ROCKLAND — “In regards to the retail businesses on Main Street, the hours between 5 and 8 p.m. on First Friday Art Walks – those are the busiest days that we ever see in our store over the course of the summer,” said Rockland City Councilor Ben Dorr and co-owner of Curator. “The trucks that I can hear on Main Street aren’t coming into my store. It’s the people that are walking up and down the street.”
On Monday, June 14, Council will vote on two requests to close Main Street – for one evening each – in the summer of 2021, both of which coincide with unique 2021 challenges, events, and perspectives.
First Friday Art Walks:
“In years past, I always felt like June, July, August, September art walks – the streets should be closed,” said Dorr, who offered to sponsor the ordinance. “It draws an enormous amount of people. It would be a great thing to do on a regular basis.”
During the June 7 agenda-setting meeting, Farnsworth Museum’s David Troup, along with Rockland Main Street, Inc’s David Goegel, presented the request for a Friday, July 2 street closure between 5 and 8 p.m.
The first First Friday Art Walk, July 2, coincides with Rockland’s Bicentennial Celebration, windjammer birthday party, and fireworks the same evening in nearby Harbor Park.
“The Farnsworth really hopes that the First Friday event on July 2 would be the perfect occasion for the entire community to come together, and to celebrate one of the major assets of our wonderful city, which is the recognition of the Arts Capital of Maine,” said Troup.
Troup said that in past years, First Friday events drew approximately 1,000 people into the Farnsworth. That number represents only the people who stepped into the Museum on those evenings, as opposed to those who attended the Walk, but bypassed the Farnsworth.
The event would be far safer if the street were closed to traffic, according to Troup. Along with sidewalk congestion, the extra space would also allow more comfort for people concerned about Covid-19 risks.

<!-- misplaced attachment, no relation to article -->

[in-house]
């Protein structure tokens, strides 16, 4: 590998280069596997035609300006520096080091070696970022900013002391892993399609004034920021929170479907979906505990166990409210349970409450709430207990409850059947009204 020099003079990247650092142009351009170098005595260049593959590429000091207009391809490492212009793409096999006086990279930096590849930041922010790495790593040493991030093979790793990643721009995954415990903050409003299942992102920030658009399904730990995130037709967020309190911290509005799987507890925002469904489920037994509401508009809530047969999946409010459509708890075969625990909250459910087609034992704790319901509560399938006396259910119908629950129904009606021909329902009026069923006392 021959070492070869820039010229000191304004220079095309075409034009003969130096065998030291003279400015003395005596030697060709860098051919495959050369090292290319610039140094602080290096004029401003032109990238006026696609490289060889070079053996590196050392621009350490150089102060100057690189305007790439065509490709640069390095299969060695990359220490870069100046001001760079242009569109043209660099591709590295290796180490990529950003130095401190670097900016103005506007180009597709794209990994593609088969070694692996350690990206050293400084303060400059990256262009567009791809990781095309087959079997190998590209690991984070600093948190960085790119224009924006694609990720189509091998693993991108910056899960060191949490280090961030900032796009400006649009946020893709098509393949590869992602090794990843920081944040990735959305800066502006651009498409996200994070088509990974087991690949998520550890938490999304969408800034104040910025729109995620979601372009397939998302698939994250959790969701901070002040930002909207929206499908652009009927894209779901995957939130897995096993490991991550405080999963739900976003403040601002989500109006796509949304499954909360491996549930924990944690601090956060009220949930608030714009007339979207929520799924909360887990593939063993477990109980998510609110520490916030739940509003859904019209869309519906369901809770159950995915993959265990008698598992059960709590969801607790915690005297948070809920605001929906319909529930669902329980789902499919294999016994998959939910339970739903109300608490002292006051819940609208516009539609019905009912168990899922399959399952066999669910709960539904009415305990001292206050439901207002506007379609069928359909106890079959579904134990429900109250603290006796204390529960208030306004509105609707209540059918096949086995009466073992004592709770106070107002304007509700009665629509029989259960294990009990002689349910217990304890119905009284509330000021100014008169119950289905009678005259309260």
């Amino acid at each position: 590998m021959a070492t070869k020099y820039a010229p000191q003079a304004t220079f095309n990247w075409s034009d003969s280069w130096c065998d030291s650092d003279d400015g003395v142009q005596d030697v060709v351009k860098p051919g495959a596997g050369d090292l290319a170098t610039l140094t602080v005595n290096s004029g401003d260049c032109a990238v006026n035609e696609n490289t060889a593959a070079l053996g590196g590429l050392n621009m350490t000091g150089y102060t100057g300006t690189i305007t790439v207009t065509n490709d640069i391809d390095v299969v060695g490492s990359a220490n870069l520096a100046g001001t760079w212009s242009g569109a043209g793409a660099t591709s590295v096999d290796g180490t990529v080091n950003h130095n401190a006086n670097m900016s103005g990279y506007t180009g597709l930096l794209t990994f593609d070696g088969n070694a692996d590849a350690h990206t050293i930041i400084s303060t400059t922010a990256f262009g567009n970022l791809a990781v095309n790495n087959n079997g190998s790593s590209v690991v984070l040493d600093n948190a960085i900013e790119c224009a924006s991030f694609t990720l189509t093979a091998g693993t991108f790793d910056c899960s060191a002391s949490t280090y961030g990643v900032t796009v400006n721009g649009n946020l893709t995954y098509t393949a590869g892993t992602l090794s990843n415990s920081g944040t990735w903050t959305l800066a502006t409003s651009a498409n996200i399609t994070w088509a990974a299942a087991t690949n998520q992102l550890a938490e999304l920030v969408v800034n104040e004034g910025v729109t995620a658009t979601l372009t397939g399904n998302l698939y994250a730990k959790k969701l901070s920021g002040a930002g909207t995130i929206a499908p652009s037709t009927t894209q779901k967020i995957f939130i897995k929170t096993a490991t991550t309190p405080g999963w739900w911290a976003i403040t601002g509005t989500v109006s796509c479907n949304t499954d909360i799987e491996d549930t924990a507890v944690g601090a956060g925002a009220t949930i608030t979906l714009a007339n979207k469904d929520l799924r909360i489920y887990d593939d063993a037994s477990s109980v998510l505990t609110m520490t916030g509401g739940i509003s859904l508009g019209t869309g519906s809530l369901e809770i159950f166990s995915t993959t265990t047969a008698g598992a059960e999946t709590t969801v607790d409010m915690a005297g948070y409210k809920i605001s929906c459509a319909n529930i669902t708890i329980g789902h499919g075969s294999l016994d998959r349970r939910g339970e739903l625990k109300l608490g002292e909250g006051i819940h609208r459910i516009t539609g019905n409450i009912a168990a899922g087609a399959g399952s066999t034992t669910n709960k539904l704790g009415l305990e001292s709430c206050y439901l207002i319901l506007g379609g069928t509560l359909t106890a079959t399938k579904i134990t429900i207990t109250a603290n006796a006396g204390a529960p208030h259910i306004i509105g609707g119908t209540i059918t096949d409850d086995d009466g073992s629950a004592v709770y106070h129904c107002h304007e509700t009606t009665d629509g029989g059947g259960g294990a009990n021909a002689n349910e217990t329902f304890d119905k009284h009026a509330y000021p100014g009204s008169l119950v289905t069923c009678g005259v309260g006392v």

Pub Crawl at the Blues Festival
A large number of attendees offers opportunity for healthy community engagement. As Paul Benjamin came before Council to request a permit to close Main Street for the Friday evening of the 2021 North Atlantic Blues Festival, he also re-suggested to City officials his idea of bringing in a CDC Covid-19 vaccination vehicle to the crawl in order to provide free vaccinations.
“Sometimes there are 3-4,000 people on Main Street during the pub crawl,” said Benjamin. “It would be nice for the City to offer free vaccinations.”
According to Mayor Ed Glaser, the City has already contacted representatives of the CDC and Knox County EMA regarding Benjamin’s idea.
“It looks like it’s going to happen,” said Glaser, who then jested: “The only problem I have is, this is a pub crawl. We don’t want to have a sign that says Free Shots.”
Glaser said Rockland has been looking for a way to extend the inoculations to as many people in Rockland, and in the area, as they can.
“I think this is a great first step,” he said. “So, thank you.”
Benjamin does not ask for a fee waiver. He pays all of the bills, he said. The pub crawl is his way of giving back to the people of Rockland, and to those who cannot afford a Blues Festival ticket; to allow them to enjoy some free music and entertainment.
Benjamin says the event has run very well over the past 20 years, and that there’s no reason why it won’t run the same way again this year.
He is proposing to close Main Street between Park Street and Talbot. The Talbot side is slightly farther north than the Glover’s Passage location often used in other Main Street closures. This allows the band performing at the north side of the closure to spread out in front of Fiore.
The Blues Festival is scheduled for Saturday and Sunday, July 10 - 11, 2021
Arguments regarding closures:
– “Closing northbound traffic on a Friday evening, of the Fourth of July weekend, from 5 – 8 p.m., and then on the application it says it won’t affect retail businesses,” said Councilor Sarah Austin. “I find that a little bit surprising given the pushback we had about closing Main Street or even reducing lane usage on Main Street over the course of the summer.”
In response: restaurants and retailers will find a benefit to having more people coming downtown, said Troup. Event access will allow people to feel more comfortable wandering in and out of businesses.
Detour signs could be posted for those who want to bypass the area by following Broadway, suggested Councilor Louise McLellan-Ruf.
–Closures have costs, according to Glaser. A four-hour event (which is actually 5 hours due to set up and teardown) would require four police officers. A permit fee for these parameters is estimated at $800. The Art Walk closure permit will be funded by the Farnsworth. The pub crawl permit is funded by the Blues Festival.
–Why close for these events but not Summer Solstice? Asked Austin. Goegel’s response: The Solstice events take many months to prepare. Back in February and March, there was no way of knowing how restrictions would be eased by June. Instead, the Summer Solstice has planned a day of concerts in Harbor Park.
Reach Sarah Thompson at firstname.lastname@example.org